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Shawn, a couple of months ago someone asked a question about the gtb and its relevance to bjj. That is my art as well and I shared some ideas that I felt I learned from the gtb. One of them was the utility of the shin box. Using the shin box plus the low squat, I really made my armbar from the mount and 1/2 mount VERY tight and fluid. The drills of switching the shin box, coming up to squat position and down to re-engage the ground, and standing engagement from the shin box all are applicable to obtaining armbars from mount/knee on chest. I used to have a lot of gaps or spaces as I moved to take the armbar...now I can move almost in slow motion and still get the arm because I never lose control throuhout the entire movement. Plus, if I have to switch to another attack I am ALWAYS in balance when I move. Because I am moving more efficiently, I expend less energy accomplishing my moves. Scott said in the gtb that the shin box is a position of great mobility AND stability at the same time...I didn't really get the meaning until I started to play with the drills and also dissect my base bjj moves to try to make them more efficient. Something as simple as sitting up from guard to take the hip bump sweep or guillotine or kimura armlock became much more efficient by just noticing that the final position is a shin box...this led to me inserting the drill where you sit up to one side in shin box/lay down and come up to the other side shin box drill. When I meet resistance as I sit up to take the neck/arm/sweep I will instantly swing to the opposite side to attack...ie I switch the shin box. This is a simple, basic move but the transition was made much smoother and fluid by drilling that move solo. Hope this makes sense.
1/17/02 11:31 AM
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Shawn Mozen
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Edited: 17-Jan-02
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Tysaw, Great example! Thanks for sharing, I hope people interested in ROSS visit this thread and get something from what we have shared and I hope that others will share their experiences. Shawn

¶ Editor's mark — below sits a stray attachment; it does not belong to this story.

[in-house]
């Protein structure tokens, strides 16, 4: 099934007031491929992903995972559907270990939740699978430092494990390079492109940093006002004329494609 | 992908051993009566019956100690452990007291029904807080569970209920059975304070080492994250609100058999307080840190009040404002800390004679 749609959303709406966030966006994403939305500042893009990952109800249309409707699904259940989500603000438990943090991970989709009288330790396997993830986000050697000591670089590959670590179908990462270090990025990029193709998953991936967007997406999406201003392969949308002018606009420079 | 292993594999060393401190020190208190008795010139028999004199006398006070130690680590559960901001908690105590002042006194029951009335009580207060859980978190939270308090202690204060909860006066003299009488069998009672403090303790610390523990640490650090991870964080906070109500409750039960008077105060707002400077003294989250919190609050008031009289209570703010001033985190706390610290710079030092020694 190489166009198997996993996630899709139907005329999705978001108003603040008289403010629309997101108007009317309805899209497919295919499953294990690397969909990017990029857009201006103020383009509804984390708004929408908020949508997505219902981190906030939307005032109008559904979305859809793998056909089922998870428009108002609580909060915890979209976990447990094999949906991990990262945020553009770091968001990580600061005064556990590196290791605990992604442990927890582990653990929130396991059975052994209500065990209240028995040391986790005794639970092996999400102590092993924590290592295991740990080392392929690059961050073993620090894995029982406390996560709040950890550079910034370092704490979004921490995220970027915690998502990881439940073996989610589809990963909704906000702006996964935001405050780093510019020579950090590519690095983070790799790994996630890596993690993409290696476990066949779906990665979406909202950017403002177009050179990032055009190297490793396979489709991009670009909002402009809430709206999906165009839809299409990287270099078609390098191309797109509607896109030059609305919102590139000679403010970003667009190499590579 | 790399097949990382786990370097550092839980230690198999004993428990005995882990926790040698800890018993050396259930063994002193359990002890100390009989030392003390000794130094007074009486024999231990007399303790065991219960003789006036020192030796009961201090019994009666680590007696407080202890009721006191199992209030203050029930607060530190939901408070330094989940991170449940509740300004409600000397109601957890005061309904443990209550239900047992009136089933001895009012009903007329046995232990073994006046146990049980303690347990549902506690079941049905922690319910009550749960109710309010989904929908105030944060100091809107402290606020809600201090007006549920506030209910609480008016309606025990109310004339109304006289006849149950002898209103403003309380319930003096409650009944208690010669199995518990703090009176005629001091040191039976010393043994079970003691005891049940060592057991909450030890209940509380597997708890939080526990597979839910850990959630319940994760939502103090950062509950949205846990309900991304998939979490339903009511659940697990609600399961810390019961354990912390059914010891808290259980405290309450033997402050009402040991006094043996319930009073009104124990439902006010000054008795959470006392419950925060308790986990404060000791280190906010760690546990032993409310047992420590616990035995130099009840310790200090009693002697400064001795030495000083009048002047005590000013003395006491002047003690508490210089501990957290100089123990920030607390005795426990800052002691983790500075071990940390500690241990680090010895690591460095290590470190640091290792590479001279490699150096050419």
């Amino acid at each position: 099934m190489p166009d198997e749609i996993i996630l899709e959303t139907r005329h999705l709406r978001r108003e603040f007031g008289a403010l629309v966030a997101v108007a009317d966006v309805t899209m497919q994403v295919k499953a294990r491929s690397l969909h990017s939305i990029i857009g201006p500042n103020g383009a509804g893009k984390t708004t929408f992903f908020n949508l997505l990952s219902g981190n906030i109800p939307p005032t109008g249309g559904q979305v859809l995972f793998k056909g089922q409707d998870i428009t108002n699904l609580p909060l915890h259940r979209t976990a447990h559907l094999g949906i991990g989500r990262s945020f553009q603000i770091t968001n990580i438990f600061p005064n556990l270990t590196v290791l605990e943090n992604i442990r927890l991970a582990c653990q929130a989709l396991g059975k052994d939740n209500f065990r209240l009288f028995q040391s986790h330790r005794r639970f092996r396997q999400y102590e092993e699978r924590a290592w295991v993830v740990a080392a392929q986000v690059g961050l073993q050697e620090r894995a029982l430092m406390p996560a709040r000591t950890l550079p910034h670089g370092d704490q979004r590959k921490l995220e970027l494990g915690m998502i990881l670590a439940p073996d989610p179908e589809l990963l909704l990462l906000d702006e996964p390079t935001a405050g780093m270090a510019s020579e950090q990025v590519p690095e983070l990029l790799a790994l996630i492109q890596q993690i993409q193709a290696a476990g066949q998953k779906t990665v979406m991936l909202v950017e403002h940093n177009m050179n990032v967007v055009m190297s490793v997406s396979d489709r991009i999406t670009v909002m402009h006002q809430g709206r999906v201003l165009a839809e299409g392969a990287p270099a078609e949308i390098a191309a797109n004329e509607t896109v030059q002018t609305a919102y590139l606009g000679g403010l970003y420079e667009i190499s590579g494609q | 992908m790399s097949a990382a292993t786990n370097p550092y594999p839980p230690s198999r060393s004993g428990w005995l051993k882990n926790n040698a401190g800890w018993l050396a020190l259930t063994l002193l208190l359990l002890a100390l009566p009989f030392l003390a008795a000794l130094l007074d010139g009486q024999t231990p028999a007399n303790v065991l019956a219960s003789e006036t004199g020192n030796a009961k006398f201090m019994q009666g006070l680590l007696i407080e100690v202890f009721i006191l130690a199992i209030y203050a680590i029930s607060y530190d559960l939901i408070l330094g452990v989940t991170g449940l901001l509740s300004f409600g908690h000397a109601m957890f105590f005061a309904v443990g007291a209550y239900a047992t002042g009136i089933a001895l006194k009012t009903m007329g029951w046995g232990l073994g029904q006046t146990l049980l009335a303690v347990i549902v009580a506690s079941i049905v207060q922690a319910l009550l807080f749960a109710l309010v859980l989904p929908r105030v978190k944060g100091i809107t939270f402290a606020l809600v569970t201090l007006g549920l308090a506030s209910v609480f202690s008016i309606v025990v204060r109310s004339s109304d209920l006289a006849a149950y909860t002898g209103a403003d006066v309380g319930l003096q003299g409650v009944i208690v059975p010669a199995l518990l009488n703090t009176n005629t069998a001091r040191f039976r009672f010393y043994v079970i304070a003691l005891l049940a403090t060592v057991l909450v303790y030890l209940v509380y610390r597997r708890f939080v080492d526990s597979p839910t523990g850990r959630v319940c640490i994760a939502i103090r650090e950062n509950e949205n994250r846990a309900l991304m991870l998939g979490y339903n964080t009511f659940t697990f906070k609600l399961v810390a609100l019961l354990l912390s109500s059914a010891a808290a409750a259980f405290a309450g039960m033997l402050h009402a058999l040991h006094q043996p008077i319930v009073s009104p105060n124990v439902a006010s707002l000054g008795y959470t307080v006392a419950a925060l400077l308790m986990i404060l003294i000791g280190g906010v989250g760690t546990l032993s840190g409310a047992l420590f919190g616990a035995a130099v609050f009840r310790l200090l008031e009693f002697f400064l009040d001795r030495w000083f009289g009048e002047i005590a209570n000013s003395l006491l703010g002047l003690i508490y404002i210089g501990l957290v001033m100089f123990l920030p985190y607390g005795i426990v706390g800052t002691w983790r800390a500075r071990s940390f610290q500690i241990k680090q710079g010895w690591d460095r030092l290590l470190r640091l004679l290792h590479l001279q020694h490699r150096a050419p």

1/17/02 5:57 PM
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ajn
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Edited: 17-Jan-02
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I had pretty much the same experience with armbars from the top. The ability to move and spin in position 1 really helps keep them low, controlled and tight. One of the shinbox/ground engagement drills has direct application to the crossover guard defense. Rising shin rolls have been a great boon in learning butterfly sweeps. Leg threading has made a big difference to my escapes to knees and some armbar counters. The "rock climbing" drill where you crawl backwards and forwards on your stomach has IMO increased the effectiveness of my side control positions. I used to tweak my neck at least every third or fourth BJJ session. While regular practice has conditioned my neck and I've learned to use it more efficiently, I feel the neck roll sequences have accellerated this process. I can't remember the last time I tweaked my neck, but I know it hasn't happened in several months of BJJ training 2 or 3 times a week.
1/24/02 8:37 PM
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KENWINGJITSU
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Edited: 24-Jan-02
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Sweet thread. How about the Scarf hold escape using the shin box? I just happened on this one last week. I couldn't believe it. Guy has sidemount, you start to escape, he switches to scarf hold, you push up on his neck & hip out a little to create space, oompa up, & before he comes back down, you drop your legs to shin box away from him, which lets the momentum bring you up & him down. You now have sidemount on him. It's so easy, & energy efficient, it makes me giddy.
1/24/02 12:00 AM
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sovann
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Edited: 24-Jan-02
Member Since: 01-Jan-01
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ttt